OA Epidemiology

A Bioinformatics Based in silico Post GWAS Analysis of CRP Variants

Proceedings of the 2013 annual meeting of the Netherlands Epidemiology Society

Volume 1 Issue S1 Abstract 54

 

A. Vaez, University Medical Center Groningen, The Netherlands
B. Prins, University Medical Center Groningen, The Netherlands
H.J. Westra, University Medical Center Groningen, The Netherlands
L. Franke, University Medical Center Groningen, The Netherlands
I. Nolte, University Medical Center Groningen, The Netherlands
H. Snieder, University Medical Center Groningen, The Netherlands
B.Z. Alizadeh, University Medical Center Groningen, The Netherlands

Background
Genome-wide association studies (GWAS) have been successful in finding Single Nucleotide Polymorphisms (SNPs) associated with complex traits. A recent meta-analysis of 25 GWAS studies has identified 18 SNPs associated with C-Reactive Protein (CRP) level. Nevertheless, a proper post-GWAS analysis for CRP variants is yet to be done. To translate CRP GWAS findings to biological function, here we present a sequential pipeline of bioinformatics based approaches to determine the functional characteristics of the 18 CRP-associated variants.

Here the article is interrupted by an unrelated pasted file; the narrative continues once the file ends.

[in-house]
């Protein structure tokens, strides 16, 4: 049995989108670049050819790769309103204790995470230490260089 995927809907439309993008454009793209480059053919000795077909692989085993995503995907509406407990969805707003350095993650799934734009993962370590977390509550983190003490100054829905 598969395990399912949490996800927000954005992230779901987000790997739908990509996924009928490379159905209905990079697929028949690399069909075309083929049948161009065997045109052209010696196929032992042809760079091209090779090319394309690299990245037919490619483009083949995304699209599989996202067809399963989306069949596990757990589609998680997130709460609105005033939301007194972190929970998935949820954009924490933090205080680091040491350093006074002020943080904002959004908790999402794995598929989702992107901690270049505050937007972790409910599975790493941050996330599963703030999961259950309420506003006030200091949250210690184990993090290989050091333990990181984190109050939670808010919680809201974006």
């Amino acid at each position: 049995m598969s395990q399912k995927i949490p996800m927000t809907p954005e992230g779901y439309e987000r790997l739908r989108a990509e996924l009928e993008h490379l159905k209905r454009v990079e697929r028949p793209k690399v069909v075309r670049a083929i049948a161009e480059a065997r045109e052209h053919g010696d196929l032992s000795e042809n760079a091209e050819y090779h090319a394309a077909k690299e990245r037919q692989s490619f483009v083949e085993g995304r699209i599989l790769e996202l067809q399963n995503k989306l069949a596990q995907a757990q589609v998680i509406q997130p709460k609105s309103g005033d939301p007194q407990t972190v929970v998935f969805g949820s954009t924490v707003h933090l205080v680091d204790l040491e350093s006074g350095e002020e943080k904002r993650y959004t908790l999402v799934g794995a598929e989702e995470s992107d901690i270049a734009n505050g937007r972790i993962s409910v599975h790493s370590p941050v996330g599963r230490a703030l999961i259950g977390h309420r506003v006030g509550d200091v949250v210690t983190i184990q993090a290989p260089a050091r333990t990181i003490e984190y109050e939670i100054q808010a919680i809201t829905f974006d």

Methods
We firstly aimed to apply an ‘in silico’ sequencing analysis using 1000 Genomes Project data to identify nearby coding variants. Secondly, we aimed to perform an expression quantitative trait loci (eQTL) analysis using a large data set of blood expression probes to find regulatory variants. Thirdly, we aimed to integrate the findings of the abovementioned phases with original meta-GWAS results by performing a functional network analysis to find significantly enriched pathways.

Results
We found 3,801 SNPs which are linked to the 18 CRP-associated variants (r2>0.1), of which, 25 SNPs are non-synonymous SNPs. We also found 15 expression probes significantly associated with GWAS SNPs; these probes mainly map to other genes than the gene closest to the lead GWAS SNP. Our network  analysis on the molecular complexes within the first degree interaction network identified several regulatory pathways of CRP.

Conclusions
Our extended post-GWAS analyses of CRP variants has prioritized genes for functional follow up studies that may further elucidate the complex mechanisms by which genetic variation is ultimately translated into variability in CRP levels.

Published: 06 Jun, 2013

 
Licensee OA Publishing London 2013. Creative Commons Attribution License (CC-BY)